First dreamed up during a record-breaking sailing trip, the Ellen MacArthur Foundation has since become one of the leading voices on the circular economy

Dame Ellen MacArthur

Dame Ellen MacArthur founded the Ellen MacArthur Foundation in 2010 (Credit: Ellen MacArthur Foundation)

Since its launch in 2010, the Ellen MacArthur Foundation has been one of the leading voices in sustainable packaging — one of the hot button issues for the industry in the past few years.

The non-governmental organisation (NGO) is most well-known for its heavy promotion and influence within the circular economy, a system designed to keep a material in constant use for as long as possible.

It has achieved this in ways, including its work alongside the European Union’s Resource Efficiency Platform and a range of talks at the World Economic Forum.

One of the organisation’s recent initiatives is the New Plastics Economy Global Commitment, designed to build momentum towards a global plastics system that works in the long term.

Launched in October 2018, the Ellen MacArthur Foundation, alongside the United Nation’s Environment Programme, has recently published its first annual progress report on the project.

This has included almost 70% of relevant company signatories targeting the elimination of single-use straws, carrier bags and black plastic, with around 80% removing PVC from their packaging.

We take a look at the history of the Ellen MacArthur Foundation, from its roots in record-breaking sailing, to becoming one of the world’s leading voices in the sustainable use of plastics.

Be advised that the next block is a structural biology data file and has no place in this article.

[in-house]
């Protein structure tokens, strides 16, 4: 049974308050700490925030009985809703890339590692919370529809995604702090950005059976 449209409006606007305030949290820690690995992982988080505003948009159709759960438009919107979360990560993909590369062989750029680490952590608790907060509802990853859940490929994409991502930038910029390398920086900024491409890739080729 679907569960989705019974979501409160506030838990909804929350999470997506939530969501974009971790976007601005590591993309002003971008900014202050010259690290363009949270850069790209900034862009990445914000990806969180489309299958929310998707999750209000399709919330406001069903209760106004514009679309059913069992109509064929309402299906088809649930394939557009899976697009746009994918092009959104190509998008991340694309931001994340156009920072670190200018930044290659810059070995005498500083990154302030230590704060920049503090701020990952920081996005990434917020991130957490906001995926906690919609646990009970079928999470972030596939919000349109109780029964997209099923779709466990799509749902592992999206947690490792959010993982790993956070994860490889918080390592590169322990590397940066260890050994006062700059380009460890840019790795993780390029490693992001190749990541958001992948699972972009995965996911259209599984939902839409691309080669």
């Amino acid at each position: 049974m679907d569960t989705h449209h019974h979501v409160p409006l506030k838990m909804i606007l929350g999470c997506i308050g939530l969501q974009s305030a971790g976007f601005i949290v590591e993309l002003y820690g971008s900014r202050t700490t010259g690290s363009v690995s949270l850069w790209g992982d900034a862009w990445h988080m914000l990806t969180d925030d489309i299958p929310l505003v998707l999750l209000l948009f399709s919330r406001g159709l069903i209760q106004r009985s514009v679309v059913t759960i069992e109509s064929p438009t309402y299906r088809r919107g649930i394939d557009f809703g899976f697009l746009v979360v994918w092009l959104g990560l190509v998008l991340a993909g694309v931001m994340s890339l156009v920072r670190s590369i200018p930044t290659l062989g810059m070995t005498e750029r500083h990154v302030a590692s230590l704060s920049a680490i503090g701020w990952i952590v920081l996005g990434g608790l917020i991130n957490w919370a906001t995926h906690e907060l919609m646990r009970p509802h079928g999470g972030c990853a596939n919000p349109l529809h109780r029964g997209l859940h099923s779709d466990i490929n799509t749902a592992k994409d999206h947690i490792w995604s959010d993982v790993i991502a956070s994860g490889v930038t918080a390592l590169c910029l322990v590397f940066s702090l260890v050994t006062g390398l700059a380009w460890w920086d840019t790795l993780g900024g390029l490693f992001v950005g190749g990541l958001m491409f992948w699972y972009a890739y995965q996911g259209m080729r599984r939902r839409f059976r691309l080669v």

Ellen MacArthur’s realisation whilst breaking world records

Founder of the Ellen MacArthur Foundation, Dame Ellen MacArthur, began her adult life as a prolific solo long-distance yachtswoman.

Ellen MacArthur Foundation
Dame Ellen MacArthur’s then-world record time for sailing round the world was 71 days, 14 hours and 18 minutes (Credit: Ellen MacArthur Foundation)

She first came to prominence internationally in February 2005, when she broke the world record for the fastest circumnavigation of the globe, in a then-record time of 71 days, 14 hours and 18 minutes.

Following her return to England, she was made a Dame, in recognition of her achievement.

Due to the fact she was racing against the clock, she had to take the minimum amount of resources to be as light and as fast as possible.

“My boat was my world, I was constantly aware of its supplies limits and when I stepped back ashore, I began to see that our world was not any different,” said Dame Ellen on the organisation’s website.

“I had become acutely aware of the true meaning of word ‘finite’, and when I applied it to resources in the global economy, I realised there were some big challenges ahead.”

Following the realisation, Dame Ellen met with experts across a variety of countries, economies and industries to gain a better understanding of how the global economy uses its resources.